ONE of Basingstoke’s best- known entrepreneurs will be in the spotlight in front of millions of television viewers later this month.

Liz Jackson, managing director of Great Guns Marketing, will feature in the Channel 4 reality television programme The Secret Millionaire.

Liz, who set up her telemarketing agency back in 1998, swapped her comfortable Basingstoke home to go incognito and live in one of the most deprived areas of London on the Honor Oak estate in Lewisham.

The programme, made by RDF for Channel 4, took Liz, who lost her eyesight when her business was in its infancy, to work with four projects – the Lewisham Talking Newspaper, Tideway Sailability, a housing development for blind people run by the Thomas Pocklington Trust, and a scheme allowing blind people to play tennis.

She told The Gazette: “My cover story was that I was a blind girl who was moving to London to see whether it would be easier from a mobility point of view.

“If you are a blind person, no one expects you to be a business person, and they wouldn’t expect you to be a secret millionaire, so it was a brilliant cover.

“They were all really kind to me and couldn’t wait for me to move to London and get involved.”

Among the people who made Liz feel very welcome was a mum called Venicia, whom she met at a hostel.

“She and her husband were just typically gorgeous people who worked really hard, but there had been a bad turn of events and they were made homeless.

“They had been giving all their money to a charity in Bangladesh and continue to do so – they are amazingly generous.”

Filming mainly took place over a two-week period in July, after Liz was approached by RDF.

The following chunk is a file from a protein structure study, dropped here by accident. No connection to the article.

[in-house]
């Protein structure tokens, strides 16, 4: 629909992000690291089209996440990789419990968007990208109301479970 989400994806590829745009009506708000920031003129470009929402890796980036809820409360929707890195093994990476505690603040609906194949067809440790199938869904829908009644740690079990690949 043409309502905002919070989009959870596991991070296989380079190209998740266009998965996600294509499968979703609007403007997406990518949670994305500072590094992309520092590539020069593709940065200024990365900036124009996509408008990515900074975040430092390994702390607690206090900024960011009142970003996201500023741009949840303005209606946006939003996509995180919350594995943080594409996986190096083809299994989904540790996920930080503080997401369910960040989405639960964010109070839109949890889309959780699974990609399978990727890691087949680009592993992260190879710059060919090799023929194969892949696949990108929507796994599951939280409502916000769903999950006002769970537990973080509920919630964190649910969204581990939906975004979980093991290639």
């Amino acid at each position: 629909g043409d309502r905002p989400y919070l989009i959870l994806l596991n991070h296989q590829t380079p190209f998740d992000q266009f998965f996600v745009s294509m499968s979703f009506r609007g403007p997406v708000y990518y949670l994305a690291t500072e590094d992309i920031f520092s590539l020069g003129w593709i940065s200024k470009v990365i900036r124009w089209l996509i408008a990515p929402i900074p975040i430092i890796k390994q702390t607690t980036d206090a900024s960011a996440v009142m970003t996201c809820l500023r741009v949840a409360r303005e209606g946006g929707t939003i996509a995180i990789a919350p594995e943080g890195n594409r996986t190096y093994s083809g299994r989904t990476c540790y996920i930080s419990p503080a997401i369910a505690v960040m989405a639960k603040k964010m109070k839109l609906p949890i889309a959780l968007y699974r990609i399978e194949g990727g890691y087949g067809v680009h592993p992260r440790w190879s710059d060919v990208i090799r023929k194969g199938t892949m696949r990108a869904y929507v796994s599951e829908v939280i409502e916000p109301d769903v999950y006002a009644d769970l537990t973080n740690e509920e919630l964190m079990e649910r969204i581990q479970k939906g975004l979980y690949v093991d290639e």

Liz said: “The production company approached me about eight times and I always said no, mainly because I thought I couldn’t do it and also I don’t see myself as a millionaire – but it is based on the assets you own, not the cash you have in your bank.”

Having finally agreed to take part in the programme, Liz said: “I loved it because there was an element of doing something that I hadn’t done before and being completely outside my comfort zone.

“To film this sort of documentary was a bizarre thing to do as you are having to do these projects and are constantly being interviewed and take on a bit of a lie, which I found really hard.

“It was really difficult when you go back to tell them the truth – you have to admit you have been lying and as you really start to like these people, you feel awful when you do that.

“But being given the opportunity to step into other people’s environments to see how they live and what they do, broadens your horizons.

“Serving others gives you a huge sense of it being what life is all about and it makes you feel really alive – it was really exciting.”

Filming concludes tomorrow, where Liz visits the projects she was involved with. Viewers can watch the programme, and find out which projects benefited from a cash giveaway from Liz, on September 16.